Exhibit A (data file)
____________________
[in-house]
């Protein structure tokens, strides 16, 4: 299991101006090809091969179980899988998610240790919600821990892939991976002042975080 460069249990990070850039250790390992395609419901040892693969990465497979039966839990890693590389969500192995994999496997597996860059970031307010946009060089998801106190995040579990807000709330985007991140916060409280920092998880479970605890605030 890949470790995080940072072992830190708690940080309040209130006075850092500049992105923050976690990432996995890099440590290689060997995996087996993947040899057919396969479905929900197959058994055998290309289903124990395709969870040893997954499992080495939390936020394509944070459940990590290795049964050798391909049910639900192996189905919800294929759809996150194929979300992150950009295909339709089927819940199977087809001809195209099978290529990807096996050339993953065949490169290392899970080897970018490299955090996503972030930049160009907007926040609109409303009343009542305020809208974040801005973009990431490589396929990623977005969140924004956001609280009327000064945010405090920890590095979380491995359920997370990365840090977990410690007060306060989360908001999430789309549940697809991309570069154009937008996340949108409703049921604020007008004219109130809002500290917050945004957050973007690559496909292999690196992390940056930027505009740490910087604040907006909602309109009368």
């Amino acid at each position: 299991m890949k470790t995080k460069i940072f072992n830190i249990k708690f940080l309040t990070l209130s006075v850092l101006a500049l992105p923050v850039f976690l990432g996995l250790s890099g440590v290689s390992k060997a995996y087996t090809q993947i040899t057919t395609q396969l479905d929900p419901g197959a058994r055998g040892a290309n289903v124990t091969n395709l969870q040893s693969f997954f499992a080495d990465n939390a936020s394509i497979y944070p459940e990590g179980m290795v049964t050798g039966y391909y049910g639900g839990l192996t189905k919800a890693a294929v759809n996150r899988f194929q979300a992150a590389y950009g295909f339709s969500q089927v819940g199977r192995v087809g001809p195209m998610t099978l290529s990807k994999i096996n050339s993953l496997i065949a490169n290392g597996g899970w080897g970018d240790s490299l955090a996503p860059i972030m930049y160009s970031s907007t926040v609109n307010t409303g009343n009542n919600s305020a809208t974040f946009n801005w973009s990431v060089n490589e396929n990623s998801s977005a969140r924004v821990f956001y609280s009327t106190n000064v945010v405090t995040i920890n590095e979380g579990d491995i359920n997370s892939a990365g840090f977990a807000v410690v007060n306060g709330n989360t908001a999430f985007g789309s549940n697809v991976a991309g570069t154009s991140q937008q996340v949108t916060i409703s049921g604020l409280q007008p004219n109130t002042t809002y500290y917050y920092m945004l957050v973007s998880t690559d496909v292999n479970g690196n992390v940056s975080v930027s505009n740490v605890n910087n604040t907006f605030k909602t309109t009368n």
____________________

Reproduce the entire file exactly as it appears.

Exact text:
[in-house]
């Protein structure tokens, strides 16, 4: 299991101006090809091969179980899988998610240790919600821990892939991976002042975080 460069249990990070850039250790390992395609419901040892693969990465497979039966839990890693590389969500192995994999496997597996860059970031307010946009060089998801106190995040579990807000709330985007991140916060409280920092998880479970605890605030 890949470790995080940072072992830190708690940080309040209130006075850092500049992105923050976690990432996995890099440590290689060997995996087996993947040899057919396969479905929900197959058994055998290309289903124990395709969870040893997954499992080495939390936020394509944070459940990590290795049964050798391909049910639900192996189905919800294929759809996150194929979300992150950009295909339709089927819940199977087809001809195209099978290529990807096996050339993953065949490169290392899970080897970018490299955090996503972030930049160009907007926040609109409303009343009542305020809208974040801005973009990431490589396929990623977005969140924004956001609280009327000064945010405090920890590095979380491995359920997370990365840090977990410690007060306060989360908001999430789309549940697809991309570069154009937008996340949108409703049921604020007008004219109130809002500290917050945004957050973007690559496909292999690196992390940056930027505009740490910087604040907006909602309109009368």
């Amino acid at each position: 299991m890949k470790t995080k460069i940072f072992n830190i249990k708690f940080l309040t990070l209130s006075v850092l101006a500049l992105p923050v850039f976690l990432g996995l250790s890099g440590v290689s390992k060997a995996y087996t090809q993947i040899t057919t395609q396969l479905d929900p419901g197959a058994r055998g040892a290309n289903v124990t091969n395709l969870q040893s693969f997954f499992a080495d990465n939390a936020s394509i497979y944070p459940e990590g179980m290795v049964t050798g039966y391909y049910g639900g839990l192996t189905k919800a890693a294929v759809n996150r899988f194929q979300a992150a590389y950009g295909f339709s969500q089927v819940g199977r192995v087809g001809p195209m998610t099978l290529s990807k994999i096996n050339s993953l496997i065949a490169n290392g597996g899970w080897g970018d240790s490299l955090a996503p860059i972030m930049y160009s970031s907007t926040v609109n307010t409303g009343n009542n919600s305020a809208t974040f946009n801005w973009s990431v060089n490589e396929n990623s998801s977005a969140r924004v821990f956001y609280s009327t106190n000064v945010v405090t995040i920890n590095e979380g579990d491995i359920n997370s892939a990365g840090f977990a807000v410690v007060n306060g709330n989360t908001a999430f985007g789309s549940n697809v991976a991309g570069t154009s991140q937008q996340v949108t916060i409703s049921g604020l409280q007008p004219n109130t002042t809002y500290y917050y920092m945004l957050v973007s998880t690559d496909v292999n479970g690196n992390v940056s975080v930027s505009n740490v605890n910087n604040t907006f605030k909602t309109t009368n």